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On Mr. Berry and Professor Jennings

August 25th, 2022 | 6 min read

By Jake Meador

In his critique of my discussion of “whiteness” in the book, my friend Scott Pryor observes that it seems as if I’m shifting away from Wendell Berry’s critique of modernity and toward Willie James Jennings’s.

On one hand, in Chapter 2, The Great Uprooting: Race and the End of Nature, Meador balances the approach Carl Trueman took in “The Rise and Triumph of the Modern Self.” Trueman’s was an intellectual history of the contemporary Western preoccupation with identity. Meador’s book is a social history. Both are valuable and each compliments the other. In this chapter, however, Meador’s reach may have exceeded his grasp. He tries to do a great deal in a small compass and exacerbates the risks of compression by describing what he identifies as the “problem of place” in terms of Whiteness. In other words, Meador is channeling Willie James Jennings instead of Wendell Berry.

(Do read Scott’s whole post. His point about the Mongols is fair and there is much in all of his posts that I want to continue to reflect on.)

I wanted to take the Berry -> Jennings point briefly here, just because it’s a relatively short point but probably worth making: The reason I was primed as I was to read The Christian Imagination (and also his related essay “Can ‘White’ People Be Saved?”) is precisely because I have read Mr. Berry.

This part of Berry’s work is not as discussed amongst Berry’s many conservative admirers, but it is worth remembering that he is in many ways a man of the old left. He’s more Pete Seeger or Arlo Guthrie than paleocon. This is forgotten today because that version of the left has basically disappeared, bombed out of the narrative by centrist neo-liberals and then utterly ignored by today’s successor ideology. Yet in many ways I think that version of the left is one of the best things to arise in America’s political history. And I would like to see it regained.

Anyway, back to my point concerning the farmer and the professor: The book that made Mr. Berry famous, The Unsettling of America, is a robust critique of land theft and the styles of farming that European settlers brought with them into the Americas. Here’s one excerpt that is broadly representative:

One of the peculiarities of the white race’s presence in America is how little intention has been applied to it. As a people, wherever we have been, we have never really intended to be. The continent is said to have been discovered by an Italian who was on his way to India. The earliest explorers were looking for gold, which was, after an early streak of luck in Mexico, always somewhere farther on. Conquests and foundings were incidental to this search—which did not, and could not, end until the continent was finally laid open in an orgy of goldseeking in the middle of the last century. Once the unknown of geography was mapped, the industrial marketplace became the new frontier, and we continued, with largely the same motives and with increasing haste and anxiety, to displace ourselves—no longer with unity of direction, like a migrant flock, but like the refugees from a broken ant hill. In our own time we have invaded foreign lands and the moon with the high-toned patriotism of the conquistadors, and with the same mixture of fantasy and avarice.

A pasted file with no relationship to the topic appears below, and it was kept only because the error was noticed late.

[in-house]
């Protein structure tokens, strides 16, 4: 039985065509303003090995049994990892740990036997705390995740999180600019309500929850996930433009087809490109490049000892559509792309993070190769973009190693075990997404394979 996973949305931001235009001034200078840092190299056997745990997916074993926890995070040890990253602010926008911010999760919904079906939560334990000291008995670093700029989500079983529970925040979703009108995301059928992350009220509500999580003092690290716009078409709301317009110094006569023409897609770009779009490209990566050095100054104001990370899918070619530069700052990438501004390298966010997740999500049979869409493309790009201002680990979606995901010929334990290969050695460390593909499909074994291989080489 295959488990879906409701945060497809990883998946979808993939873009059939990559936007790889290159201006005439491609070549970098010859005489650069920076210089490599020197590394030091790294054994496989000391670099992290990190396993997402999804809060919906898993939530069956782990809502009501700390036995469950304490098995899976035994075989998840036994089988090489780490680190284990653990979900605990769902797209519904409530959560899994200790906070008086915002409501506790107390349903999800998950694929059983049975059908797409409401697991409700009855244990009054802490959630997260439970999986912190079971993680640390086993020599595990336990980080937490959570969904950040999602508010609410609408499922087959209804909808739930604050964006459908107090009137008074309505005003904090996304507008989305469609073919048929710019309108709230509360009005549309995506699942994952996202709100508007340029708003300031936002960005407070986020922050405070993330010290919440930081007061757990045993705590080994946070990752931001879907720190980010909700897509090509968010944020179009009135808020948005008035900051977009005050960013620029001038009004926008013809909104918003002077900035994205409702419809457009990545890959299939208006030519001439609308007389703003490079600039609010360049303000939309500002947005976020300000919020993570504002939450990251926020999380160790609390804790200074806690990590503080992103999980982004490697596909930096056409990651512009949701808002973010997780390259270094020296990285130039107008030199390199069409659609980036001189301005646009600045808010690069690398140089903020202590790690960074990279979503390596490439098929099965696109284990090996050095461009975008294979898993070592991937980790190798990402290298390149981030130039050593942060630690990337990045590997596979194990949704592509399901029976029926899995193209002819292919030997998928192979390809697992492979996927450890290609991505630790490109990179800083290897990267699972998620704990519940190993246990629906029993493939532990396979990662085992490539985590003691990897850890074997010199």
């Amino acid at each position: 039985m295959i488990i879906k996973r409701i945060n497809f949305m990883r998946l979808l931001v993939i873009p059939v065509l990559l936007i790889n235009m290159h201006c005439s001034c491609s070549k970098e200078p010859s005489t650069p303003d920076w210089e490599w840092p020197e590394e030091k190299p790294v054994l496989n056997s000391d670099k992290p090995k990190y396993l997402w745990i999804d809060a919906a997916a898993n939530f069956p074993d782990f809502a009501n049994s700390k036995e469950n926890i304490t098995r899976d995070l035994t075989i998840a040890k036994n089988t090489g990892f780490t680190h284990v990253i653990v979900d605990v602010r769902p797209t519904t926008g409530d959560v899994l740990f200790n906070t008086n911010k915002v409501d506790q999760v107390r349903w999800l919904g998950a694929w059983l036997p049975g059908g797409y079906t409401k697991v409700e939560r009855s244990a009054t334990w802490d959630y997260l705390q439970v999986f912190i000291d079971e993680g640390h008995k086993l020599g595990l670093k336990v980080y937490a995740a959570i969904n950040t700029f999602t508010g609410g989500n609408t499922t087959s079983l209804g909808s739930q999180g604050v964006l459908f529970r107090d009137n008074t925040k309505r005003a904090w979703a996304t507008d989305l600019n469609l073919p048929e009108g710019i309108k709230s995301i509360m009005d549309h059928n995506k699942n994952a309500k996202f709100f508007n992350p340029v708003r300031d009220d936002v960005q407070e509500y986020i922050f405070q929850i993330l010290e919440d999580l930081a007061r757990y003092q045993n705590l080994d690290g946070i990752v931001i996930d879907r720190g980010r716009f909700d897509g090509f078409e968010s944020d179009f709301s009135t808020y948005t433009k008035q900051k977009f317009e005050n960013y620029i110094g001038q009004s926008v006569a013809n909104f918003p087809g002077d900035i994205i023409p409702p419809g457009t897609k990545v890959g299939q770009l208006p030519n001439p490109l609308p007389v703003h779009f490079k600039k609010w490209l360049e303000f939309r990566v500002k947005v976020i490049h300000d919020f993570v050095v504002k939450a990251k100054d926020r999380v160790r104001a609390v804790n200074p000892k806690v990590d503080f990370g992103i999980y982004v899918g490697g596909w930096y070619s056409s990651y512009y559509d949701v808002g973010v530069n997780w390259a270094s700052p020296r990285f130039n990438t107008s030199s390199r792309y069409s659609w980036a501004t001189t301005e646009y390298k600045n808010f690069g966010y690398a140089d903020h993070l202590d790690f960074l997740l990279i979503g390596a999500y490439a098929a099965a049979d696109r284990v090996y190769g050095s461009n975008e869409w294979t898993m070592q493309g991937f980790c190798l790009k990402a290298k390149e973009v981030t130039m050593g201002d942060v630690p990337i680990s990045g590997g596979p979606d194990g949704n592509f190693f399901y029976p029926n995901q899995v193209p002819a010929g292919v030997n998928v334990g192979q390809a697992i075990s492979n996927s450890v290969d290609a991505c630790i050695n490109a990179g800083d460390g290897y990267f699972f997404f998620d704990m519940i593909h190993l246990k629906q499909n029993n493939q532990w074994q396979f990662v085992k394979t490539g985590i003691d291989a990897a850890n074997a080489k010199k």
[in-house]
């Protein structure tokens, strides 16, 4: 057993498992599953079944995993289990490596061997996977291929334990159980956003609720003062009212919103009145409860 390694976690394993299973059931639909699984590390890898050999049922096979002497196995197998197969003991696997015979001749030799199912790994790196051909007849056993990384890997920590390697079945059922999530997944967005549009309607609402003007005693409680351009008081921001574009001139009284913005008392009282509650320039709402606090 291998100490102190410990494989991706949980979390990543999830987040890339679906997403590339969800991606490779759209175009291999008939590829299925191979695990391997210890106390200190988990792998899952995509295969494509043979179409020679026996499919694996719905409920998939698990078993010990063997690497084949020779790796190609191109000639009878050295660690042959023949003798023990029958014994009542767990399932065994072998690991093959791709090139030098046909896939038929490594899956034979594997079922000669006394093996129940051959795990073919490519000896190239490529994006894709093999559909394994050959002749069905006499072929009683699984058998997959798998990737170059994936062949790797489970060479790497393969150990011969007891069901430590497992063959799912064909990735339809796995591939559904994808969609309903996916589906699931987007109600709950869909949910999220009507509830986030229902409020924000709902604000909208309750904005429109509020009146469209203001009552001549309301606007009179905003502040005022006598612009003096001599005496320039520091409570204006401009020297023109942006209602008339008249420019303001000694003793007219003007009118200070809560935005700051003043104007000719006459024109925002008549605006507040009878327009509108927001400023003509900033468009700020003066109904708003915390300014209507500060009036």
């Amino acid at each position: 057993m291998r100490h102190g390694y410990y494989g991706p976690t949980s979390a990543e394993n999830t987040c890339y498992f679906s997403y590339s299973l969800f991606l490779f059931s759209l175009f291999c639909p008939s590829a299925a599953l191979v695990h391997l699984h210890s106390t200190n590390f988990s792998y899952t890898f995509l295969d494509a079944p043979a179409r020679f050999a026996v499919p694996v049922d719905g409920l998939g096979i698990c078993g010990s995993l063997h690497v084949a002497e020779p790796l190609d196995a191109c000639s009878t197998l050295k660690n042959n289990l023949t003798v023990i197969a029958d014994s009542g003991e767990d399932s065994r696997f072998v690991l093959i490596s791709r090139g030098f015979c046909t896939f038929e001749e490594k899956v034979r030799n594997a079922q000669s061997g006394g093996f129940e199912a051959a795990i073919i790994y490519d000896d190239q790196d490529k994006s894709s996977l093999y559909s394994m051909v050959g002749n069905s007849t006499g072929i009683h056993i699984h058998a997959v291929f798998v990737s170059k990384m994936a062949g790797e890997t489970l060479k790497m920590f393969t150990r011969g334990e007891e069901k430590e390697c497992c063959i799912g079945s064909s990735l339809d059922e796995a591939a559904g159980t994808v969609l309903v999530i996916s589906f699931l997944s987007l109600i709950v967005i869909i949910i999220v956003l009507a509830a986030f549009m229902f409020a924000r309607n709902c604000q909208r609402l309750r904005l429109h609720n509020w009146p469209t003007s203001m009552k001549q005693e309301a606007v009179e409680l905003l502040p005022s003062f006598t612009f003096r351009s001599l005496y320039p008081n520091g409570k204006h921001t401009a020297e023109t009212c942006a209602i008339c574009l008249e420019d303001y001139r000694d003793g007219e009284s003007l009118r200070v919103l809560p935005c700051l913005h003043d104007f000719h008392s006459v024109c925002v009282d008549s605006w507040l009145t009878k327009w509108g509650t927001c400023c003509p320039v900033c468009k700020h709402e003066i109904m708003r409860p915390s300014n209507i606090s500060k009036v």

Then later:

The Indians did, of course, experience movements of population, but in general their relation to place was based upon old usage and association, upon inherited memory, tradition, veneration. The land was their homeland. The first and greatest American revolution, which has never been superseded, was the coming of people who did not look upon the land as a homeland. But there were always those among the newcomers who saw that they had come to a good place and who saw its domestic possibilities. Very early, for instance, there were men who wished to establish agricultural settlements rather than quest for gold, or exploit the Indian trade. Later, we know that every advance of the frontier left behind families and communities who intended to remain and prosper where they were.


If there is any law that has been consistently operative in American history, it is that that members of any established people or group or community sooner or later become ‘redskins’—that is, they become the designated victims of an utterly ruthless, officially sanctioned and subsidized exploitation. The colonists who drove off the Indians came to be intolerably exploited by their imperial governments. And that alien imperialism was thrown off only to be succeeded by a domestic version of the same thing; the class of independent small farmers who fought the war of independence has been exploited by, and recruited into, the industrial society until by now it is almost extinct. Today, the most numerous heirs of the farmers of Lexington and Concord are the little groups scattered all over the country whose names begin with ‘Save’: Save Our Land, Save the Valley, Save Our Mountains, Save Our Streams, Save Our Farmland. As so often before, these are designated victims—people without official sanction, often without official friends, who are struggling to preserve their places, their values and their lives as they know them and prefer to live them against the agencies of their own government which are using their own tax moneys against them.